Former Conservative Chancellor Ken Clarke said: "Well, you can't hand it back to the government, I don't think it's a system for doing that.

"I think every pensioner and retired person, like myself, obviously has to make up their own mind about whether they really need it and whether they're going to give it to some worthwhile cause.

"No doubt, most pensioners who are reasonably prosperous give quite a lot of money to charity and worthwhile causes in any event."

Charity Age UK said encouraging wealthy people to give up the benefits could have a knock-on effect.

"It is open to anyone to decide not to make use of these benefits but when it is suggested that 'wealthier pensioners' should choose to forego them our worry is that some who are badly in need of extra help will feel less inclined to take it," director of external affairs Caroline Abrahams said.

"Older people on very low incomes sometimes minimise their own difficulties and refer to others they know who are worse off than they are."

Universal credit

Meanwhile, the introduction of a new system of benefits for working age people begins on Monday - and marks the biggest overhaul of the benefits system since the 1940s.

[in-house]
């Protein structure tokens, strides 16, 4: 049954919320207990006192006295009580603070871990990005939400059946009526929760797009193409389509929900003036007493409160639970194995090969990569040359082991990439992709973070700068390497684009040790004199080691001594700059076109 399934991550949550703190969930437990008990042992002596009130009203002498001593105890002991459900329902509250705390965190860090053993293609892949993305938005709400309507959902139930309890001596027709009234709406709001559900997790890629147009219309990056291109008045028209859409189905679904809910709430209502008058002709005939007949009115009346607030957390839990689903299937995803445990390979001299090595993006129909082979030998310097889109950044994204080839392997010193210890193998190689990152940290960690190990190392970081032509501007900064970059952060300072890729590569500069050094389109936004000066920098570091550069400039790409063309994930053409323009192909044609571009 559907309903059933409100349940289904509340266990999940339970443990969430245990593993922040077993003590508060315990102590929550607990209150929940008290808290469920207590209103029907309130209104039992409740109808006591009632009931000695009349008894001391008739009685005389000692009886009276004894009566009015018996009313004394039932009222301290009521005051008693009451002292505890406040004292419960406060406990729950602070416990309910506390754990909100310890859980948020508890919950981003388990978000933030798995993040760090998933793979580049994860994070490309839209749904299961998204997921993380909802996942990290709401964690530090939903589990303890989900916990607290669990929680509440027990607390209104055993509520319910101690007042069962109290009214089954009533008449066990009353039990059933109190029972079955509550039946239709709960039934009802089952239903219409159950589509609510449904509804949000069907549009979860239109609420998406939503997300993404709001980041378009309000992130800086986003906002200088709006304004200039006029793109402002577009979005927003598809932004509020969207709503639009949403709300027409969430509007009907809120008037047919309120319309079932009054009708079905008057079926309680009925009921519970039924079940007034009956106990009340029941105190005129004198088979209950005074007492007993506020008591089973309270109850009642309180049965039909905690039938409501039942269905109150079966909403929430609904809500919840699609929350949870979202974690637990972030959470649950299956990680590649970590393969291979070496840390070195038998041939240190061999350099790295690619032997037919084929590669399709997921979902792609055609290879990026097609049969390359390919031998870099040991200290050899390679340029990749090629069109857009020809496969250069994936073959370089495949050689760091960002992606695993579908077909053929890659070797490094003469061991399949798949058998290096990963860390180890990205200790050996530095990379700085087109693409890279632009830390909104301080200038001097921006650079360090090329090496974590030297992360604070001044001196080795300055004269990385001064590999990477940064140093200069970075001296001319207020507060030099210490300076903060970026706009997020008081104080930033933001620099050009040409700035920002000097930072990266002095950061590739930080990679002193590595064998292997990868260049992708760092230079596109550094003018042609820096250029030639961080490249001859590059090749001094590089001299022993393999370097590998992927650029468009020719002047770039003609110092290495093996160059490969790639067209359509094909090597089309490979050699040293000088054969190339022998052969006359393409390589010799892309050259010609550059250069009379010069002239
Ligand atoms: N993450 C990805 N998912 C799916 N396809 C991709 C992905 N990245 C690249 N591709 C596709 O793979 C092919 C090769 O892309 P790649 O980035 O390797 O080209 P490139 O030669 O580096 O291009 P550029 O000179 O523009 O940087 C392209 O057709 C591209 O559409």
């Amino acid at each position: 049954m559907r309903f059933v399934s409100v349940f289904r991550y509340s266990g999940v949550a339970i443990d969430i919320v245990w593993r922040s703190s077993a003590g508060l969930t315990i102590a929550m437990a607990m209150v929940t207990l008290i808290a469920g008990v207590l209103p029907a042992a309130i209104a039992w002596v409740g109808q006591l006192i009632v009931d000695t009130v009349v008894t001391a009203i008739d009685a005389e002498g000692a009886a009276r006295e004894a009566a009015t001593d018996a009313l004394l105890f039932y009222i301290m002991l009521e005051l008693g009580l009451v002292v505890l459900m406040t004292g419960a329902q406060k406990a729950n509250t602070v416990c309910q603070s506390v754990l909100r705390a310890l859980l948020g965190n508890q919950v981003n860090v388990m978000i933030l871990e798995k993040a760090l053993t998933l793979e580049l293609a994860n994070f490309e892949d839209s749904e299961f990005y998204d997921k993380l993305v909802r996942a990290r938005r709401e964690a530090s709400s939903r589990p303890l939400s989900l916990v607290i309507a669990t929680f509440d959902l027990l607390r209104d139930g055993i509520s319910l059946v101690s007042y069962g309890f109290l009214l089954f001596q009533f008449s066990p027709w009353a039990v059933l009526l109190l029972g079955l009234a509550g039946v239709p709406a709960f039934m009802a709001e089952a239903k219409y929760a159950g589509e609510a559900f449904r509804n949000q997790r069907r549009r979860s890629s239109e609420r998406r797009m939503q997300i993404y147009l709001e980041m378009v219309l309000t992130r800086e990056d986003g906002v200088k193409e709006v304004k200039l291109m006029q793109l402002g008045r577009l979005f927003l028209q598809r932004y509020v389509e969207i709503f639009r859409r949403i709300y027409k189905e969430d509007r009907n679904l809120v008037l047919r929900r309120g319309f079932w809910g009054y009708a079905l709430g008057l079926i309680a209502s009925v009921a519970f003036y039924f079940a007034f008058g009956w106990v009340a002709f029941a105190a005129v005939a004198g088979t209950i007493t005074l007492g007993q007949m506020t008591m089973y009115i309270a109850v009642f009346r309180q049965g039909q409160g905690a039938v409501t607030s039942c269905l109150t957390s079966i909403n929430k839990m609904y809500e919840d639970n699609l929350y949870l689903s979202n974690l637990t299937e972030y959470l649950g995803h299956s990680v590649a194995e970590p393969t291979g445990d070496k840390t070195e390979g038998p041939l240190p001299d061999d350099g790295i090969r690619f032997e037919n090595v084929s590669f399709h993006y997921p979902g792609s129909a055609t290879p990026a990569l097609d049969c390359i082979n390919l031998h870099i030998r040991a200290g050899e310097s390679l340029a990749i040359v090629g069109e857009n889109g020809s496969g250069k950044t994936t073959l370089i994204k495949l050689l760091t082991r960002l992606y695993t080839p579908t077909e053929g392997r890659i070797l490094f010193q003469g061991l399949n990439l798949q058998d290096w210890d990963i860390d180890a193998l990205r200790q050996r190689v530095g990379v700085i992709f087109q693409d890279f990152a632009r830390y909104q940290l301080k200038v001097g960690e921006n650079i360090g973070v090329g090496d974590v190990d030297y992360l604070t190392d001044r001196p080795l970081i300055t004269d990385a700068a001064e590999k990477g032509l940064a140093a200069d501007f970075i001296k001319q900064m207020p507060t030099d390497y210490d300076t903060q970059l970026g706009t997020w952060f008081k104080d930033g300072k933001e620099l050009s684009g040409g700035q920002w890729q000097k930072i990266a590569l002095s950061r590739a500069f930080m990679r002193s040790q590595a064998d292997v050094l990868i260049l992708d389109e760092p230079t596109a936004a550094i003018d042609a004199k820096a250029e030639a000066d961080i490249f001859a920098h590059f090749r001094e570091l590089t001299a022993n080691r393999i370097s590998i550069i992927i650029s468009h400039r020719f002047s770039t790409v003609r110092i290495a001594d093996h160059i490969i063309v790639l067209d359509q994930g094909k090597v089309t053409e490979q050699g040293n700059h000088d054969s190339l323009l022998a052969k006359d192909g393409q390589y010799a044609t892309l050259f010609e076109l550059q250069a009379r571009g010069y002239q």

Pensioner Ann Davis: "I think they should give us the option to opt out"

Mr Duncan Smith said the new universal credit system was being implemented over four years because "I want to get these things right".

Under the new universal credit, six working-age benefits - income-based jobseeker's allowance, income-related employment and support allowance, income support, child tax credit, working tax credit and housing benefit - will be merged into one.

He said: "We want to say to people, you're claiming unemployment benefit but you're actually in work paid for by the state: you're in work to find work. That's your job from now on: to find work."